Edward Wakefield, registered as Felix Edward, was born in Launceston, Van Diemen's Land (Tasmania), on 22 May 1845, the son of Eliza Felicie Bailli and her husband, Felix Wakefield, a surveyor and engineer. After the family moved to New Zealand Wakefield spent his childhood in Christchurch and Nelson, and was then educated in France and at King's College, London, before studying medicine at King's College Hospital. Returning to Nelson in 1863, Wakefield worked on the Nelson Examiner. He then worked for the secretary for Crown lands, a position which included responsibility for land claims. In 1866 he became confidential clerk to Premier Edward Stafford. After Stafford's defeat in 1869 Wakefield served his successor, William Fox. From 1870 to 1872 he was a clerk at the Customs Department in Dunedin. He was briefly private secretary to Stafford again in 1872, then for a short period resident magistrate and collector of customs in the Chatham Islands. From 1872 to 1874 Wakefield worked as a clerk in the Customs Department at Auckland.
In 1874 Stafford's influence helped to gain Wakefield the editorship of the Timaru Herald, which he developed into a politically important daily. Trenchant campaigns achieved a port and waterworks for Timaru and reform of the local Anglican church. He also wrote leading articles for the Press, Otago Daily Times and New Zealand Times, and was Reuter's agent and correspondent for the Australasian, Melbourne Argus and Sydney Daily Telegraph, often using the pseudonym 'Taniwha'. On 15 July 1874, at Christchurch, he married Agnes Mildred Hall, niece of Sir John Hall; they were to have at least two sons and a daughter.
In 1875 Wakefield was elected MHR for Geraldine on the returning officer's casting vote. Regarded even by enemies as brilliant, he was aggressively ambitious. He subjected John Ballance, Sir George Grey's colonial treasurer, to memorable parliamentary maulings, and in August 1879 delivered what William Rolleston considered 'the finest speech ever made in the House'. Wakefield was defeated in 1881, but, having pledged to oppose Harry Atkinson, was returned unopposed for Selwyn in 1884. Left out of the first Stout–Vogel ministry, he changed sides, becoming Atkinson's colonial secretary; when Atkinson's week-old government fell he received a large dead rat from his constituents.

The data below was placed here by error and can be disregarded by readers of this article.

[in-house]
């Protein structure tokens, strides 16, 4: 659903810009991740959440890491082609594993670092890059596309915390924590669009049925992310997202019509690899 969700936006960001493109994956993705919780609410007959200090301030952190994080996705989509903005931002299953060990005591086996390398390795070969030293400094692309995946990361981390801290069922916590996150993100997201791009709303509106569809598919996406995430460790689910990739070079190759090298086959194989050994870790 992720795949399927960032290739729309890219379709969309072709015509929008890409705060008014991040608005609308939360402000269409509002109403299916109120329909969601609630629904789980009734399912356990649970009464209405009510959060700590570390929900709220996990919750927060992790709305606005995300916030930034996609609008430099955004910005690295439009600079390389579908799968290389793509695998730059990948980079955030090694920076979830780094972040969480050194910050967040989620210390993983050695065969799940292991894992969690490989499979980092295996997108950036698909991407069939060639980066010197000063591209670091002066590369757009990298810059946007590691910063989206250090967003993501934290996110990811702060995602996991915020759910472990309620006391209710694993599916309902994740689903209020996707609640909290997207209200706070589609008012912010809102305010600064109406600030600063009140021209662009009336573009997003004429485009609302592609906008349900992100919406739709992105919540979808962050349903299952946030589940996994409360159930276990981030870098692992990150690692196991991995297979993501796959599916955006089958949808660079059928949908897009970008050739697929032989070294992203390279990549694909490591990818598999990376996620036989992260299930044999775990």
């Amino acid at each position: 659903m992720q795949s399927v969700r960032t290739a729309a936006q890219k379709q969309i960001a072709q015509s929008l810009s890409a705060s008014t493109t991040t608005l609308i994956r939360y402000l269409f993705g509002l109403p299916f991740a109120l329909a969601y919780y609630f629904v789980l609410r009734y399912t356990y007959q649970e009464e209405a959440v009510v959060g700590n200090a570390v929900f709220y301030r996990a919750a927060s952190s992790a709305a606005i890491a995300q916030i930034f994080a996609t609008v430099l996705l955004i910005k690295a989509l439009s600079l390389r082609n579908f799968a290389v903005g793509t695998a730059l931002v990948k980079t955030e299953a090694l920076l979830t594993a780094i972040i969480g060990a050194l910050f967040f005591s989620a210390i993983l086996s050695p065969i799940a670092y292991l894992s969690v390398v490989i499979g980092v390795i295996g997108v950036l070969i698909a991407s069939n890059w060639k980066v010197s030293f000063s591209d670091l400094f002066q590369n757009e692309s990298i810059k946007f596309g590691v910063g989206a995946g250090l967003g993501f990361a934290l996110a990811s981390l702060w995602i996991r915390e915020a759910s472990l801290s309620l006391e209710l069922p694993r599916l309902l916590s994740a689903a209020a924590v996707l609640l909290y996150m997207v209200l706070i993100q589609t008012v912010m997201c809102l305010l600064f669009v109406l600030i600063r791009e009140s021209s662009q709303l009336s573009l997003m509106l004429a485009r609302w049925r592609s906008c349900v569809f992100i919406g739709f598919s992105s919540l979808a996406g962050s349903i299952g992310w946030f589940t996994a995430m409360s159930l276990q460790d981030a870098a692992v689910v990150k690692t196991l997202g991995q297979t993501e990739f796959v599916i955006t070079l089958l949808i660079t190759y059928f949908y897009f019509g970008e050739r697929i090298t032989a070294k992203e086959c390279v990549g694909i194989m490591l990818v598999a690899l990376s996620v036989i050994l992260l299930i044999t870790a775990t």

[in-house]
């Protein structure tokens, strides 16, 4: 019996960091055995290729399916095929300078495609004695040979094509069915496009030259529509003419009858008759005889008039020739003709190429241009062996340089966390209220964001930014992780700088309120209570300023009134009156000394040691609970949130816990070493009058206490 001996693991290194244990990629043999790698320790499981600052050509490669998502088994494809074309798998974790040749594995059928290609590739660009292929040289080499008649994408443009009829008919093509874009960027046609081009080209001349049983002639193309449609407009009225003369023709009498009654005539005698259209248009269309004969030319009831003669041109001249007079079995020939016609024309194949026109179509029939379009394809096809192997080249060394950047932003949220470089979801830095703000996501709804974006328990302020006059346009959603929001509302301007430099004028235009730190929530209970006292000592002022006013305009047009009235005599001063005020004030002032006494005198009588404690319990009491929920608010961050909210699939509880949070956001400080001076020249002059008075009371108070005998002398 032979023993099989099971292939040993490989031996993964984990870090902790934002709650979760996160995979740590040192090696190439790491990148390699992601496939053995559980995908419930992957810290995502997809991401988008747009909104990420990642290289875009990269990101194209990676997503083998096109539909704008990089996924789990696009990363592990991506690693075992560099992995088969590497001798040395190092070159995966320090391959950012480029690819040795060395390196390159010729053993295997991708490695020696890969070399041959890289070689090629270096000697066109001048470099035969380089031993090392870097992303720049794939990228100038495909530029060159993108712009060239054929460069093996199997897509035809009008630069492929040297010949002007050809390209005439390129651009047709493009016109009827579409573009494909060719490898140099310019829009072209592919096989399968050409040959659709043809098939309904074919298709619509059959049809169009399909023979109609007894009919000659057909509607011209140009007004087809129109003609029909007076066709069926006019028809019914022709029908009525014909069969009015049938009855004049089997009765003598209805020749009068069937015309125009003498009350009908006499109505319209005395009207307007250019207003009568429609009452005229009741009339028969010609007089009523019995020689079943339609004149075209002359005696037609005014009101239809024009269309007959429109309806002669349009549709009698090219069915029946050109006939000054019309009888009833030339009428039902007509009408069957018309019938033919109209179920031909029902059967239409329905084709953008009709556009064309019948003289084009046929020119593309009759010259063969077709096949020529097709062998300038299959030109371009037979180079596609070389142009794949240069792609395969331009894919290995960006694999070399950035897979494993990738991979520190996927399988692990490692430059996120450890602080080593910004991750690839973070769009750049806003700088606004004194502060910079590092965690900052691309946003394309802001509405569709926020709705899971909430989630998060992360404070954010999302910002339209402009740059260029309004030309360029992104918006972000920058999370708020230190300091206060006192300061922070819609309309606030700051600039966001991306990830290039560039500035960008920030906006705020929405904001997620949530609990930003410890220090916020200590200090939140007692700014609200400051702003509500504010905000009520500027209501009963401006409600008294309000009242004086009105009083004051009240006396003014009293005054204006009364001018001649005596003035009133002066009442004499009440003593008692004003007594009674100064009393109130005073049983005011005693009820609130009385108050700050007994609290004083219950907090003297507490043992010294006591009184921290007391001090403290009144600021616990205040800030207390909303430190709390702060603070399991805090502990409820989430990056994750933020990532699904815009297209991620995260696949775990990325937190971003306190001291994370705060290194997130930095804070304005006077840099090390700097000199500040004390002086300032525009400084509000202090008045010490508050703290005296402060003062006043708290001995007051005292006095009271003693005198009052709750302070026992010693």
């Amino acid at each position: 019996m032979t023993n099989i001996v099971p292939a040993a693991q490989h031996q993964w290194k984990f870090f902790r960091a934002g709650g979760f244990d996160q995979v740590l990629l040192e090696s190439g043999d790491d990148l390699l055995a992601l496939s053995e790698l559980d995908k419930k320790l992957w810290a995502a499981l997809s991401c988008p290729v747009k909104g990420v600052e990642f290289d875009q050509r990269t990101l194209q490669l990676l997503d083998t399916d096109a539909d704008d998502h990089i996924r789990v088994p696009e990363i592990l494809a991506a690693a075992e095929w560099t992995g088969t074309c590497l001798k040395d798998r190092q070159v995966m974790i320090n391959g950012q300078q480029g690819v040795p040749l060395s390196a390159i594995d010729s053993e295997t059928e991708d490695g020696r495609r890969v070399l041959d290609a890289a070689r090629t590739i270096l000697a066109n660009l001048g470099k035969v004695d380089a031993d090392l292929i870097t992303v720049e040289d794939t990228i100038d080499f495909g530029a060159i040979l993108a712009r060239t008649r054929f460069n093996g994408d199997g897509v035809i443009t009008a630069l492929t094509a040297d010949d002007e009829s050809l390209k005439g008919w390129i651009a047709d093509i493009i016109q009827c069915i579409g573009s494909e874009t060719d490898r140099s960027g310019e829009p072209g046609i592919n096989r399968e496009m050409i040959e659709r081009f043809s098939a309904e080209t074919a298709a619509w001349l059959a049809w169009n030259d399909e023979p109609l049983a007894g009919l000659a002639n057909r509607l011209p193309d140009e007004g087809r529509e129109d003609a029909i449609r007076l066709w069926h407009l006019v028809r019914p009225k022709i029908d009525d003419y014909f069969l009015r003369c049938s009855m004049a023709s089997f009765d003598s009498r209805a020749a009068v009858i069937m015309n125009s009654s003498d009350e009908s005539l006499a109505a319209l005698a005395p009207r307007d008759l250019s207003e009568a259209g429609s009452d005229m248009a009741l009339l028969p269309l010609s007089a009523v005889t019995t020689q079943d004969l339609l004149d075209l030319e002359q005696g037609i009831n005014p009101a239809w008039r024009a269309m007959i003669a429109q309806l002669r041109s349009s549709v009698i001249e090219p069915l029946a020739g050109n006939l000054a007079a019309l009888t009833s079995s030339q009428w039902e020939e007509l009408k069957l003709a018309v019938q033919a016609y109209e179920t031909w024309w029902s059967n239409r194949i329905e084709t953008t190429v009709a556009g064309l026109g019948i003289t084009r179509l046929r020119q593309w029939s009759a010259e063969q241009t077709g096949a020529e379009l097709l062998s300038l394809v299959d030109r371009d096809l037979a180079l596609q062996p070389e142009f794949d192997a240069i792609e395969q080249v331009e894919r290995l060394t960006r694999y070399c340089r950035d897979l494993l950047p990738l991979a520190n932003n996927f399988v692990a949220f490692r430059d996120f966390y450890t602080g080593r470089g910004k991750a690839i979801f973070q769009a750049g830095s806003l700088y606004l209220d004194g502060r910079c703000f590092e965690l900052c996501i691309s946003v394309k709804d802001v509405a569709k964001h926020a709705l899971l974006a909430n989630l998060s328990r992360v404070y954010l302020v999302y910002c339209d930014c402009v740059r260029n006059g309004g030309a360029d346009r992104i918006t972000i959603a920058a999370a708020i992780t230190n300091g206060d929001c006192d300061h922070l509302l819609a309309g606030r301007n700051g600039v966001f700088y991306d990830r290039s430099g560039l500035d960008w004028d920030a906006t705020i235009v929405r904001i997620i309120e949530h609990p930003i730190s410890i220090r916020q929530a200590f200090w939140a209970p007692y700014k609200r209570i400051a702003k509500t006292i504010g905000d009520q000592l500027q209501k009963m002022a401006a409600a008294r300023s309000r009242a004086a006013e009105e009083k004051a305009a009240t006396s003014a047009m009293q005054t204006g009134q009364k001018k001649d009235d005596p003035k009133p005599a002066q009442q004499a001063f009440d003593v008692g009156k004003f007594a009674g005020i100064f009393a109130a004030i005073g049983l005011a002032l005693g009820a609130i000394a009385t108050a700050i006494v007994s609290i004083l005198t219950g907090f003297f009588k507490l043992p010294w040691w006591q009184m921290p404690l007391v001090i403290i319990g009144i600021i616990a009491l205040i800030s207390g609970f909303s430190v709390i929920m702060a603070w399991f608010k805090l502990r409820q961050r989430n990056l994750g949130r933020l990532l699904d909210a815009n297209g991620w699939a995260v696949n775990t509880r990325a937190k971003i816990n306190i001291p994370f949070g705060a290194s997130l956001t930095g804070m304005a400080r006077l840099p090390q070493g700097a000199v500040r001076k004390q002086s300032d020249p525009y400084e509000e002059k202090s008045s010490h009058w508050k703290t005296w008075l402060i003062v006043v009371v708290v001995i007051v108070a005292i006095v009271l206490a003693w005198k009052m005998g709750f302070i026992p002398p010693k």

Wakefield encountered difficulties in his personal life in 1886. He and Agnes were divorced in August, and one week later Agnes married Edward Withers; their daughter, Aimée Mildred, was born on 10 September 1886. He abandoned politics in 1887 and for two stormy years, filled with libel actions and financial difficulties, edited and part-owned Wellington's Evening Press. After his attacks on Bank of New Zealand policies in 1887 the bank's Wellington manager declared that Wakefield was 'unsteady, and in all respects unworthy, & his private life would not bear investigation.'
Wakefield became New York representative for Stafford's British and United States Agency in 1890. When this closed he returned to England and resumed writing, contributing prolifically to British and American journals until his death. He was associated with the Royal Colonial Institute. When he became blind in old age he was made a brother of the Charterhouse in recognition of his services to New Zealand and the British Empire. He died on 10 August 1924, in Richmond, Surrey.
Edward Wakefield's son Edward referred to him as 'heart and soul a New Zealander'. He was elected a governor of Canterbury College in 1882 and, in 1889, published New Zealand after fifty years, an able and well-written survey. Wakefield was very clever and allowed no one to forget it. He was among the best parliamentary debaters of the time; admired for his wit and power of argument, feared for his sarcasm. He was, however, distrusted for his political inconstancy: 'no Government which does not contain Mr Wakefield as a member can count on him as a friend.' He made enemies effortlessly, and never quite fulfilled his early promise.